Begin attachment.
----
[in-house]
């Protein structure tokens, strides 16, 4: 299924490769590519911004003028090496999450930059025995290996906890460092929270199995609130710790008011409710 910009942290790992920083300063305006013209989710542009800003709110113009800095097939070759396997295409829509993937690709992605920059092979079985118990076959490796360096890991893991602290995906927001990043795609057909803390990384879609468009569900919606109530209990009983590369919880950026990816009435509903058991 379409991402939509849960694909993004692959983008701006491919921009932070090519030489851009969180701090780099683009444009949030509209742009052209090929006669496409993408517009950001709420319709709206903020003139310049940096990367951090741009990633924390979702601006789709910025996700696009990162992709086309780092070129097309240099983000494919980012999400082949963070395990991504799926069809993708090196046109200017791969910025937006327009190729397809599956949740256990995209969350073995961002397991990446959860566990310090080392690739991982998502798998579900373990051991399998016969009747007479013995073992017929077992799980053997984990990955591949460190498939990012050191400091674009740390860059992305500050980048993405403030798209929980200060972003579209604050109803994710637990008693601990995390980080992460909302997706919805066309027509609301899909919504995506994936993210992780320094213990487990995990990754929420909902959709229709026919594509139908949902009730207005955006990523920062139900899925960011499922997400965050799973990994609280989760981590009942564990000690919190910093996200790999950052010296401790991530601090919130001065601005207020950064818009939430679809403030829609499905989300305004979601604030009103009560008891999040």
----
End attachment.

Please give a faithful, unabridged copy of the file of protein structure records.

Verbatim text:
[in-house]
């Protein structure tokens, strides 16, 4: 299924490769590519911004003028090496999450930059025995290996906890460092929270199995609130710790008011409710 910009942290790992920083300063305006013209989710542009800003709110113009800095097939070759396997295409829509993937690709992605920059092979079985118990076959490796360096890991893991602290995906927001990043795609057909803390990384879609468009569900919606109530209990009983590369919880950026990816009435509903058991 379409991402939509849960694909993004692959983008701006491919921009932070090519030489851009969180701090780099683009444009949030509209742009052209090929006669496409993408517009950001709420319709709206903020003139310049940096990367951090741009990633924390979702601006789709910025996700696009990162992709086309780092070129097309240099983000494919980012999400082949963070395990991504799926069809993708090196046109200017791969910025937006327009190729397809599956949740256990995209969350073995961002397991990446959860566990310090080392690739991982998502798998579900373990051991399998016969009747007479013995073992017929077992799980053997984990990955591949460190498939990012050191400091674009740390860059992305500050980048993405403030798209929980200060972003579209604050109803994710637990008693601990995390980080992460909302997706919805066309027509609301899909919504995506994936993210992780320094213990487990995990990754929420909902959709229709026919594509139908949902009730207005955006990523920062139900899925960011499922997400965050799973990994609280989760981590009942564990000690919190910093996200790999950052010296401790991530601090919130001065601005207020950064818009939430679809403030829609499905989300305004979601604030009103009560008891999040």